Appeals In Court Of Sessions (Section 373)

Under Section 323 of the Code, an appeal may lie to the Court of Session against an order made under Section 117. Section 117 of the Code states that an individual has been ordered to give security to keep the peace or for good behaviour. An appeal may also lie to the Court of Session under Section 121 which states the circumstance where an individual has been aggrieved due to an order that refuses to accept or reject a surety.

Appeal From Convictions (Section 374)

When an order of conviction has been passed by the High Court in the exercise of its original criminal jurisdiction then an appeal shall lie to the Supreme Court. In case of conviction from the order of the Court of Session or Additional Court of Session, an appeal shall lie to the High Court. 


However, no appeal shall be made in cases where the accused pleads guilty at the High Court and the same is recorded by the Court. 


Section 376 of the Code states that there shall be no appeal against petty offences such as imprisonment up to 6 months or a fine of Rs 1000 or both in the High Court.

Appeals By State Government (Section 377-378)

Section 377 of the Code states how an appeal against a sentence is made by the State government through a public prosecutor on the grounds of insufficiency of the sentence.

Section 378 of the Code states the circumstance where the appeal is made in case of acquittal by the District Magistrate through a public prosecutor to the Court of Session. The appeal is made for the order of acquittal as passed by any Magistrate. An appeal can also be made against an order of acquittal by the state made by any court other than the High Court. Before filing for an appeal at the High Court, prior permission of the High Court has to be taken.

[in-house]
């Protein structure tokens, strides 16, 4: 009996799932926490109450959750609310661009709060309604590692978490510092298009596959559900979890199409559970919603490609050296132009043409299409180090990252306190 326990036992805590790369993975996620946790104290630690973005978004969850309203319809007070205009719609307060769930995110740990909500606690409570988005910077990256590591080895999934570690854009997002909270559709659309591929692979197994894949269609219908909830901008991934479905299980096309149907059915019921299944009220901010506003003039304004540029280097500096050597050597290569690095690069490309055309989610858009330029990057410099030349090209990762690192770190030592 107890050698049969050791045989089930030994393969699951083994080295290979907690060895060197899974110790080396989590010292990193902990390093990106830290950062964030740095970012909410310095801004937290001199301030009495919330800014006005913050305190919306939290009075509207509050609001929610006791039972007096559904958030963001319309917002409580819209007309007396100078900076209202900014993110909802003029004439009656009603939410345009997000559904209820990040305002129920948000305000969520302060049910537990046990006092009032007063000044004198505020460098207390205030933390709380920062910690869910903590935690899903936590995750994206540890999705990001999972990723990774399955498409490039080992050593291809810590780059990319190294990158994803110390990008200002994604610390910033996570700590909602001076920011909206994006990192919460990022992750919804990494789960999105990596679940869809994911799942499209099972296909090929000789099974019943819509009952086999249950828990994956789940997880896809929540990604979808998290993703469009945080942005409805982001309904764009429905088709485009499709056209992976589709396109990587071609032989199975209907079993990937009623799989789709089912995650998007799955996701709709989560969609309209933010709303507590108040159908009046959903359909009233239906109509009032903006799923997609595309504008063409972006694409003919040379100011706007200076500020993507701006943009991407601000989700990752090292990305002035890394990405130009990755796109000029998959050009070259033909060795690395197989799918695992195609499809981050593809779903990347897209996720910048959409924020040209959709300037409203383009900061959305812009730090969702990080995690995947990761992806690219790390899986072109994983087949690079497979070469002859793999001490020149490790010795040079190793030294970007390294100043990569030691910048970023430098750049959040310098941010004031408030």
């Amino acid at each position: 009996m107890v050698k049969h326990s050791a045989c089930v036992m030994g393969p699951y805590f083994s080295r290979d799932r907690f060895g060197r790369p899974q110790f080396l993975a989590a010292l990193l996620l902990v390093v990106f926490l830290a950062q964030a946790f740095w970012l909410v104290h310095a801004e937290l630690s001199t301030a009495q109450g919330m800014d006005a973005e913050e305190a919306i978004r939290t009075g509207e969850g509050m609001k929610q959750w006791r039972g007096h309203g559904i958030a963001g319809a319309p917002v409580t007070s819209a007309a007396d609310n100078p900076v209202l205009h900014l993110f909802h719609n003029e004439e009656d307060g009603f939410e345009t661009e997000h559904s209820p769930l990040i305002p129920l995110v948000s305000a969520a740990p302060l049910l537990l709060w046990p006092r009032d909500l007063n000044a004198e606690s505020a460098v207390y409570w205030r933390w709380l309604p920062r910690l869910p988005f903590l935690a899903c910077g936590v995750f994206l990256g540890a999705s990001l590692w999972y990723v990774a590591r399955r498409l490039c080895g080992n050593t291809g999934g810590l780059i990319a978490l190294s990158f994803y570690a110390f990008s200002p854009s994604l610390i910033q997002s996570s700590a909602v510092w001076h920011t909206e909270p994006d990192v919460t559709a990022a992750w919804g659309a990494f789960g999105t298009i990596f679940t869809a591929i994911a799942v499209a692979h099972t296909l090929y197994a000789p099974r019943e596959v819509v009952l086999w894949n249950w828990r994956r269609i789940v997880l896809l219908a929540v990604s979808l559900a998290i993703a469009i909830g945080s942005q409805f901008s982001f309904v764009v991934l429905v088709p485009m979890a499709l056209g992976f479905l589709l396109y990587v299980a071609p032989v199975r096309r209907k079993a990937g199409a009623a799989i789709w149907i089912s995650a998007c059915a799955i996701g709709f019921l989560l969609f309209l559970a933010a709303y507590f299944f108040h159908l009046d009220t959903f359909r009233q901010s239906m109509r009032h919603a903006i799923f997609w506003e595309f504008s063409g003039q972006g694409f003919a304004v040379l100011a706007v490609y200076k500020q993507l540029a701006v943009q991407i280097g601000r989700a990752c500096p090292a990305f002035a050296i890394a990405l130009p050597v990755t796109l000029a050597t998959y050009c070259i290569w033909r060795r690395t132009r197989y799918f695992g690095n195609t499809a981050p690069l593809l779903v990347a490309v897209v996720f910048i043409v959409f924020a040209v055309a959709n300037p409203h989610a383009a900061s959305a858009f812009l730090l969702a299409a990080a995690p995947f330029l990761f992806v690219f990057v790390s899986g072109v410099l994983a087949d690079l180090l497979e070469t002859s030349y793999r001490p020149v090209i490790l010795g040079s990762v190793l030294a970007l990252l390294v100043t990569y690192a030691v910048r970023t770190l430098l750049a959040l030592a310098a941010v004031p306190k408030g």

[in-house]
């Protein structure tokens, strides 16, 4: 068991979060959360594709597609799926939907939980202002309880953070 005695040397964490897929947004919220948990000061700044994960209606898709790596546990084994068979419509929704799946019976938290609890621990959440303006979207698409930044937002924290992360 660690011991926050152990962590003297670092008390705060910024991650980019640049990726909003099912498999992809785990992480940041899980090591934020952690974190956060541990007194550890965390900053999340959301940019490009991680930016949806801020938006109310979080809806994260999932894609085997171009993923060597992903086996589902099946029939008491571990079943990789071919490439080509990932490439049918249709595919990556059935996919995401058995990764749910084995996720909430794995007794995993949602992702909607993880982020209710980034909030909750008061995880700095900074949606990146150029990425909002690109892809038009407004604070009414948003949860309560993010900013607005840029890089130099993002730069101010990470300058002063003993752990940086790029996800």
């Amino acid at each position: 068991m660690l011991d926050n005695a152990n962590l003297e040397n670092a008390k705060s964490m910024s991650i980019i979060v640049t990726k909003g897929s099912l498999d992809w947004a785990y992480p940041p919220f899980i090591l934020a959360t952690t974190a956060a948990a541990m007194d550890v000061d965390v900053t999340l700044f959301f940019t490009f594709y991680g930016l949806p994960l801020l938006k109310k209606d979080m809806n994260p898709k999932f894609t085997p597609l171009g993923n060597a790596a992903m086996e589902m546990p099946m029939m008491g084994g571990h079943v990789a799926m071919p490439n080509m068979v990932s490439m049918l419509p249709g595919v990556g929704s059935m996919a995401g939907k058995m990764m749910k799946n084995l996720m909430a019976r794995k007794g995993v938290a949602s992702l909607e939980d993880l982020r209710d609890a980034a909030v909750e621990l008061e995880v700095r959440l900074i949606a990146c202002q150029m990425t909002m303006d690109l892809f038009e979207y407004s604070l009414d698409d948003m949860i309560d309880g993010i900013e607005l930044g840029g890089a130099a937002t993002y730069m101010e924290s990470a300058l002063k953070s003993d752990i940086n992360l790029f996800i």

Case Laws

The Supreme Court held in Arun Kumar v. State of Uttar Pradesh, the High Court was right to set aside the acquittal and hence pass orders for conviction. The order of the High Court was held upright against the order by the Court of Session where an order for acquittal was passed wrongly and leading to miscarriage of justice. 

It was also held by the Supreme Court in Satya Pal Singh v. State of Madhya Pradesh, that the father of the deceased has the right of presenting an appeal to the High Court under Section 372 of the Code concerning the correctness of the judgement as well as the order of an acquittal.

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FAQs On Appeal Made In Criminal Cases

A criminal appeal is not another trial. An appeal is a complaint made to the higher court with the intention that the order, finding, or sentence passed by the lower court is illegal or erroneous.
An appeal shall lie to the higher courts from the order of the lower courts. Generally, appeals lie to the Supreme Court exercising its original criminal jurisdiction, High Court, and Court of Session.
Section 377 of the Code of Criminal Procedure states that the State Government has the power of filing an appeal against the insufficiency of a sentence to the Court of Session or High Court through a public prosecutor.
Section 378 of the Code states that an appeal can be filed by the District Magistrate or the State Government against an order of acquittal by any court other than the High Court to the Court of Session.
Any individual convicted on trial by the High Court in its extraordinary original criminal jurisdiction may appeal to the Supreme Court.
Generally an appeal lies with the High Court. The power of the appellate court for enhancing punishment of a convict has been reiterated by the Supreme Court and enhancement can be made only after serving notice to the convict about enhancement.